Weston kick off their 2023/24 Somerset Premier Cup campaign with a home tie against Hengrove Athletic tonight, with The Seagulls aiming to win the competition for the fifth time in their history.
All four of the previous successes have come in the last thirteen years after claiming the trophy in 2011, 2012, 2018 and 2019.
That first success in 2011 came under the stewardship of manager Craig Laird. In his first season as The Seagulls’ manager, he led his side to an excellent 1-0 victory over Yeovil Town in the final at The Glovers’ Huish Park ground. It was a fantastic result, especially when you consider Yeovil were in League One at the time and fielded a strong side that night that included future Premier League player Luke Ayling.
Captaining Weston that night was the ever-popular Craig Rand. This turned out to be his final appearance for the club as he returned to his native North East. Craig is now back in the West Country and is a regular on the Optima terraces with his young son.
We recently caught up with Craig to remember his time here with The Seagulls.
Hi Craig, you played for Weston for nearly six years, what would you say were the best games you played in?
Probably one of my early games back in 2005, scoring a 35-yard volley away at Weymouth that went in the top corner, they were flying at the top of the Conference South under Garry Hill. The ground was packed and it went totally silent when my goal went in.
My last game in 2011, being the first Weston captain to lift the Somerset Premier Cup, beating a strong Yeovil Town team on their ground. I had one of my best games for the club, although I did get sent off in the 96th minute.
Another game which sticks out in the memory would be beating Bromley 7-0 at home in 2010, they were top of the league at the time and it was some victory, we absolutely destroyed them.
You had a few different managers, what were they like to play for and how did they help you with your game?
Frank Gregan was my first manager in 2005, he was top class. Also a Geordie like me so we got on really well. His man-management skills were excellent, we had a lot of experienced ex-pros in the squad and it felt like a professional club under him with all the preparation and his attention to detail.
But the best manager would be Craig Laird, he was unbelievable with his style of play, tactics and coaching. He had us playing out from the back and we literally passed teams off the park all season. He was another unbelievable man-manager that never lost his temper and always stayed calm whether we lost or won. He made me captain but I’m disappointed I only played one season under him.
You made the decision to leave Weston in 2011 to return to the North East. Was it a tough decision at the time?
I really regret leaving the club when I did, it was the wrong thing to do. I still had one year left on my contract and always had a great relationship with the chairman. He was fantastic with me. The team finished just outside the play-offs that season I left and I honestly think I could have made a difference in helping us secure that play-off spot. But it wasn’t to be, I had a lot of personal issues outside of the game that I had to address and unfortunately this resulted in my career coming to an end at 30 years old.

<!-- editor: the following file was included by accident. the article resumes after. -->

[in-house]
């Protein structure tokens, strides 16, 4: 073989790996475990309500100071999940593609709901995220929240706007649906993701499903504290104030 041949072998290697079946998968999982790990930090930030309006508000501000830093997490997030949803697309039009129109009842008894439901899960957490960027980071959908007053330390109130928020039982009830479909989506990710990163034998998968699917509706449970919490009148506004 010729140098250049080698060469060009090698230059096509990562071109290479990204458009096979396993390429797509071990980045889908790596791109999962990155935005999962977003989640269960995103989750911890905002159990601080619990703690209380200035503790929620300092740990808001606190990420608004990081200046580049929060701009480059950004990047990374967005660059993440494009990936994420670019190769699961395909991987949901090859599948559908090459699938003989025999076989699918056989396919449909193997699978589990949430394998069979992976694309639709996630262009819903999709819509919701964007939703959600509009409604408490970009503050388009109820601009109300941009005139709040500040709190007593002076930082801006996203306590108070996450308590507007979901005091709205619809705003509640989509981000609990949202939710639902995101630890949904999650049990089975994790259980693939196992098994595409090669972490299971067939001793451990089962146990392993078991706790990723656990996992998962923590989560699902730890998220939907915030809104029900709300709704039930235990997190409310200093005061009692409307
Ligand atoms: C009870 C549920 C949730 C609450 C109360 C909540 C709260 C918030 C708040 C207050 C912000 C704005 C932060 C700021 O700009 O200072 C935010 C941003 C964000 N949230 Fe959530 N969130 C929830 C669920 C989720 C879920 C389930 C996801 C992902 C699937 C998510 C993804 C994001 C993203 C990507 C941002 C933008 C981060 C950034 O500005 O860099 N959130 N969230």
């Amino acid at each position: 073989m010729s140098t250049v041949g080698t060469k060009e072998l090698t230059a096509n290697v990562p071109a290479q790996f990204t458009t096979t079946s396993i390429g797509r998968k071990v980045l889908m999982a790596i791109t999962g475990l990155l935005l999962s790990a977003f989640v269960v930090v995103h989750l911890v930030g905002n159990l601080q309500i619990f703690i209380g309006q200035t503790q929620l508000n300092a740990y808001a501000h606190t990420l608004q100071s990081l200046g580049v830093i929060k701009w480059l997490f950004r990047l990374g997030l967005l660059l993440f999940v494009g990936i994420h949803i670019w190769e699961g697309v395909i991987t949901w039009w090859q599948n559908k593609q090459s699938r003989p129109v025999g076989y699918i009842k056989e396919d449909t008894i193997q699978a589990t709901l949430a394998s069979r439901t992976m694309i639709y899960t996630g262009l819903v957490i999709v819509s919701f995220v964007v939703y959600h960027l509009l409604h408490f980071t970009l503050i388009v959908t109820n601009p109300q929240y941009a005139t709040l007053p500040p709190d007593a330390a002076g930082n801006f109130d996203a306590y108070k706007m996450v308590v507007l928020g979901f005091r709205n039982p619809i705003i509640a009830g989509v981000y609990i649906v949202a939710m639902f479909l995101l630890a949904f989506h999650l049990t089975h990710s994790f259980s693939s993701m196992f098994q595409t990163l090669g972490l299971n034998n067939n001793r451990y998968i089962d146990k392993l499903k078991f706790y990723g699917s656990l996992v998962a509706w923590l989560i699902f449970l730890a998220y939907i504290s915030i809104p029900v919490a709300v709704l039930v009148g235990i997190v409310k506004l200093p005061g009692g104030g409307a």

Who would you say were the best players you played alongside here at Weston?
Without doubt the best player was Ryan Harley. He was a genius on the ball, technically gifted with both feet and always scored important goals for us. He left for Exeter City but also ended up playing in the Championship with Brighton. Lewis Hogg was a fantastic player as well, box-to-box he would run all day and also scored some great goals. Dayle Grubb would also be up there. Another talented player who always creates and scores great goals and obviously is still doing it now!
Do you keep in touch with anyone from your Weston days?
I still keep in touch with a few ex-players. It’s great to see the club doing so well. I was fortunate to play with Scott Bartlett and Scott Rogers, both for Weston at different times. Two brilliant players, great lads and both strong characters. Doesn’t surprise me how well the team is doing with those two in charge.
Are you still involved in football in any way?
I recently came out of retirement at the tender age of 41! I played a few games for Worle Reserves. I did it to help out a good friend, their manager Paul White, so I’m taking it one game at a time. But I’m really enjoying the banter and the general buzz in the changing room and the actual game itself. There’s nothing like it! No other involvement really, only to watch my 7 year old son play for South West Minis. My son is definitely a better player than I was at 7! I also enjoy going up to watch Newcastle play live. That’s about it really.
You and your son are now often watching Weston from the terraces. What have you made of the season so far?
Me and my son have been down to quite a few home games this season and each time, it’s been very enjoyable. The welcome I’ve had from club officials and fans has been fantastic and reminds me of how much I enjoyed playing football there. The crowd has definitely increased since my time and that obviously creates an exciting atmosphere. But the step up to National League South can’t be underestimated, really. It’s a tough league with some big clubs who each have quality individual players. From the games I’ve watched, Weston have more than held their own, played entertaining football but just been unlucky when certain results didn’t quite go their way. There is still a lot of football to be played though, and no reason why Weston can’t finish around mid-table & win the Somerset Premier Cup, like we did in my last season.